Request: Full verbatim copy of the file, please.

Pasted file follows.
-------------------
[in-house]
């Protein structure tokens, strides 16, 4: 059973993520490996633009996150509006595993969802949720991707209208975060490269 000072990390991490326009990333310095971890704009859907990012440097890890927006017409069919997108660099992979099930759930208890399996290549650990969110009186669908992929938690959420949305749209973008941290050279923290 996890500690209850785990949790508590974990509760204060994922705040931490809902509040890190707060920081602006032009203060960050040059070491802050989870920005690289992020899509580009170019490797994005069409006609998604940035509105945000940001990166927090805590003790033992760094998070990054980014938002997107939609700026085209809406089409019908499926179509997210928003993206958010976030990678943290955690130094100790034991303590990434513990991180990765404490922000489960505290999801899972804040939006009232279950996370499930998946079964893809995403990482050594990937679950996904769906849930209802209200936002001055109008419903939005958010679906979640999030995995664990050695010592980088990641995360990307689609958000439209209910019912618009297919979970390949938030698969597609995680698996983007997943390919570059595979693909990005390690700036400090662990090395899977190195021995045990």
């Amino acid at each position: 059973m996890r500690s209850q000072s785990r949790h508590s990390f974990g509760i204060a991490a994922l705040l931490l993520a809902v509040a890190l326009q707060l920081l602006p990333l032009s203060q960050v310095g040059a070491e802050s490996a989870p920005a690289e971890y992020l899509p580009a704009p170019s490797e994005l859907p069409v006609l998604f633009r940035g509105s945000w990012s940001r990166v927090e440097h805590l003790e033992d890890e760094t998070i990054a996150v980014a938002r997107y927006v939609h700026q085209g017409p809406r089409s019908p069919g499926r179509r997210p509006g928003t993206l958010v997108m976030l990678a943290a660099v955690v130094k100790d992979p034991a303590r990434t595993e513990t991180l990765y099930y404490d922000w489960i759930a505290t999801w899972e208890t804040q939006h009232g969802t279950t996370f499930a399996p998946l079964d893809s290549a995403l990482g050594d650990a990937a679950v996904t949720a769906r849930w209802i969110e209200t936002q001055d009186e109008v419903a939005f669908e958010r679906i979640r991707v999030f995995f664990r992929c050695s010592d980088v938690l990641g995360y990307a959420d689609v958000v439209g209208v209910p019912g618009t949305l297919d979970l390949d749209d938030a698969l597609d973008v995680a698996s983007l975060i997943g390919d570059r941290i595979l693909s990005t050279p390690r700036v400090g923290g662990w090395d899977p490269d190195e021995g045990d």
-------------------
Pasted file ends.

[in-house]
């Protein structure tokens, strides 16, 4: 059973993520490996633009996150509006595993969802949720991707209208975060490269 000072990390991490326009990333310095971890704009859907990012440097890890927006017409069919997108660099992979099930759930208890399996290549650990969110009186669908992929938690959420949305749209973008941290050279923290 996890500690209850785990949790508590974990509760204060994922705040931490809902509040890190707060920081602006032009203060960050040059070491802050989870920005690289992020899509580009170019490797994005069409006609998604940035509105945000940001990166927090805590003790033992760094998070990054980014938002997107939609700026085209809406089409019908499926179509997210928003993206958010976030990678943290955690130094100790034991303590990434513990991180990765404490922000489960505290999801899972804040939006009232279950996370499930998946079964893809995403990482050594990937679950996904769906849930209802209200936002001055109008419903939005958010679906979640999030995995664990050695010592980088990641995360990307689609958000439209209910019912618009297919979970390949938030698969597609995680698996983007997943390919570059595979693909990005390690700036400090662990090395899977190195021995045990």
């Amino acid at each position: 059973m996890r500690s209850q000072s785990r949790h508590s990390f974990g509760i204060a991490a994922l705040l931490l993520a809902v509040a890190l326009q707060l920081l602006p990333l032009s203060q960050v310095g040059a070491e802050s490996a989870p920005a690289e971890y992020l899509p580009a704009p170019s490797e994005l859907p069409v006609l998604f633009r940035g509105s945000w990012s940001r990166v927090e440097h805590l003790e033992d890890e760094t998070i990054a996150v980014a938002r997107y927006v939609h700026q085209g017409p809406r089409s019908p069919g499926r179509r997210p509006g928003t993206l958010v997108m976030l990678a943290a660099v955690v130094k100790d992979p034991a303590r990434t595993e513990t991180l990765y099930y404490d922000w489960i759930a505290t999801w899972e208890t804040q939006h009232g969802t279950t996370f499930a399996p998946l079964d893809s290549a995403l990482g050594d650990a990937a679950v996904t949720a769906r849930w209802i969110e209200t936002q001055d009186e109008v419903a939005f669908e958010r679906i979640r991707v999030f995995f664990r992929c050695s010592d980088v938690l990641g995360y990307a959420d689609v958000v439209g209208v209910p019912g618009t949305l297919d979970l390949d749209d938030a698969l597609d973008v995680a698996s983007l975060i997943g390919d570059r941290i595979l693909s990005t050279p390690r700036v400090g923290g662990w090395d899977p490269d190195e021995g045990d």